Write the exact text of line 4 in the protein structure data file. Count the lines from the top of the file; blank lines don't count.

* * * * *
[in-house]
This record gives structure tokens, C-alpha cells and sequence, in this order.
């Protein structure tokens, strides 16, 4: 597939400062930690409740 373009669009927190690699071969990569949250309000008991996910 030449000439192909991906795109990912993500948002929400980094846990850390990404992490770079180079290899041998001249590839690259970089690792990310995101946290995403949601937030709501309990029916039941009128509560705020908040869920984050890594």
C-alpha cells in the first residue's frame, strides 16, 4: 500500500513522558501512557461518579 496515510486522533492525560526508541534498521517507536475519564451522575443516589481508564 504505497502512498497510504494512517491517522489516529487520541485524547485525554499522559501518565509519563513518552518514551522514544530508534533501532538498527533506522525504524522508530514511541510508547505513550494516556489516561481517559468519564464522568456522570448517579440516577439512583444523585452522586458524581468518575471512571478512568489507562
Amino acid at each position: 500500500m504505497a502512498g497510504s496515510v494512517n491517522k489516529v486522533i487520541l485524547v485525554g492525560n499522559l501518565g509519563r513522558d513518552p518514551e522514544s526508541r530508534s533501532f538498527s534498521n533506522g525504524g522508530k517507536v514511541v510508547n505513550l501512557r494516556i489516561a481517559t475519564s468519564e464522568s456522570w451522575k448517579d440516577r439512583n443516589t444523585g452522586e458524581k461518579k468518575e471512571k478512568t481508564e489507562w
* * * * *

C-alpha cells in the first residue's frame, strides 16, 4: 500500500513522558501512557461518579 496515510486522533492525560526508541534498521517507536475519564451522575443516589481508564 504505497502512498497510504494512517491517522489516529487520541485524547485525554499522559501518565509519563513518552518514551522514544530508534533501532538498527533506522525504524522508530514511541510508547505513550494516556489516561481517559468519564464522568456522570448517579440516577439512583444523585452522586458524581468518575471512571478512568489507562